Welcome to GulfCoastNews.com

GCN Analysis
Smoke and Mirrors

Gulfport Changes Wording over Library it Doesn't Own

by Keith Burton - GCN  9/18/08

A majority of the Gulfport City Council this week voted to amend the wording of a previously passed measure over the future of the former Harrison County Library in downtown Gulfport. The library, which suffered severe damages from Katrina over three years ago is to be replaced and relocated as part of a Harrison County project.

This past December, the city council adopted a resolution which stated in part that, "Harrison County shall demolish and clear the existing damaged structure on the abandoned site..."

With the City Council's action this week, that language will be removed.

It was Councilwoman Barbara Nalley who made a motion to get rid of the wording about demolishing the building. Her action follows a growing and organized effort by some Gulfport residents who want to save the old downtown library. The group has even appealed to the state to have the building designated as a historical structure, even though it is a modern building constructed in the 1960's.

What some in Gulfport still fail to realize is that the city has no real say in the outcome of the former building. Gulfport doesn't own the building. It never has.

Gulfport has never built a library of its own, as every other city in Harrison County has done.

Gulfport, years ago, benefited from the taxpayers throughout the county in their library. The city only provided the land that the building was constructed upon. After Katrina, when the county found that it had to own the land to get FEMA to help pay for a new library on higher ground, the Gulfport City Council, with the support of the administration of Mayor Brent Warr, voted to cede the land to the county.

If the city was interested in building a library that it would actually own, there is nothing that could stop that, if that is really what they wanted to do. The building doesn't need to be torn down if the city will re-acquire the building and land from the county, which could be accomplished. If the city really wanted to restore the building as a library, that is all they would have to do, and find the money to do all that.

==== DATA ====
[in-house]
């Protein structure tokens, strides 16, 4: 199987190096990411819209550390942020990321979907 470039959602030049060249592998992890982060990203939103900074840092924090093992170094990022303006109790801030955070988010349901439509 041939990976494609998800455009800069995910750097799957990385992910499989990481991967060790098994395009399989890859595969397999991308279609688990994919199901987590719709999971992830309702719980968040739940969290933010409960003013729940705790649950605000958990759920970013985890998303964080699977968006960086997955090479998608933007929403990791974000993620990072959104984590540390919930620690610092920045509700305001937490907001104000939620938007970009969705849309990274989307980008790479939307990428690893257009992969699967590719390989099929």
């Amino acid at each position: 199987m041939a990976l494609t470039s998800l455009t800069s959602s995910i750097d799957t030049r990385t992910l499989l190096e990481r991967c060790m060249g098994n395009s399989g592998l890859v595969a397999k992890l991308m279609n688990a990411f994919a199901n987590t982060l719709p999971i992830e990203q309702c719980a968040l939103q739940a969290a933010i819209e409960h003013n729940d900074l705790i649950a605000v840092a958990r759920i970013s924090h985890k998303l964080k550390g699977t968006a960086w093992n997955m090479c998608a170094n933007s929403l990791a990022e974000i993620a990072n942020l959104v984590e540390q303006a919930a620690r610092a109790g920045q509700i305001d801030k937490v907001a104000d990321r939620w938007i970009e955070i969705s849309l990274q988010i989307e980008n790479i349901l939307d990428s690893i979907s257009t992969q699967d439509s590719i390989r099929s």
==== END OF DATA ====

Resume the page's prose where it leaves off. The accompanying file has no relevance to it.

What is clear is that Gulfport's political leadership is more willing to mislead the public over the old library's future, than to take on building their first city-owned library, even if it is the old downtown library across from the harbor.

The county's new library that will be built in Gulfport's Orange Grove area will serve the city as a whole, but it will still not be Gulfport's library. Why the rest of the county's taxpayers should subsidize a library in Gulfport should be something people throughout Harrison County should question.

The smoke and mirror game underway over Gulfport's library conceals the fact that once again, Gulfport gets a library at no cost to its citizens. You can thank the Coast's major news media, and their bias for Gulfport, for not bringing that fact to the public's attention in their reports on the library. Why the county should still be involved in building a library for Gulfport is the real question. The taxpayers in Biloxi, Long Beach, D'Iberville, and Pass Christian would like to know.

Real leadership in Gulfport would have seen Katrina as a reason for the city to acquire the library and its building from the county. But that is not what has happened.

Welcome to GulfCoastNews.com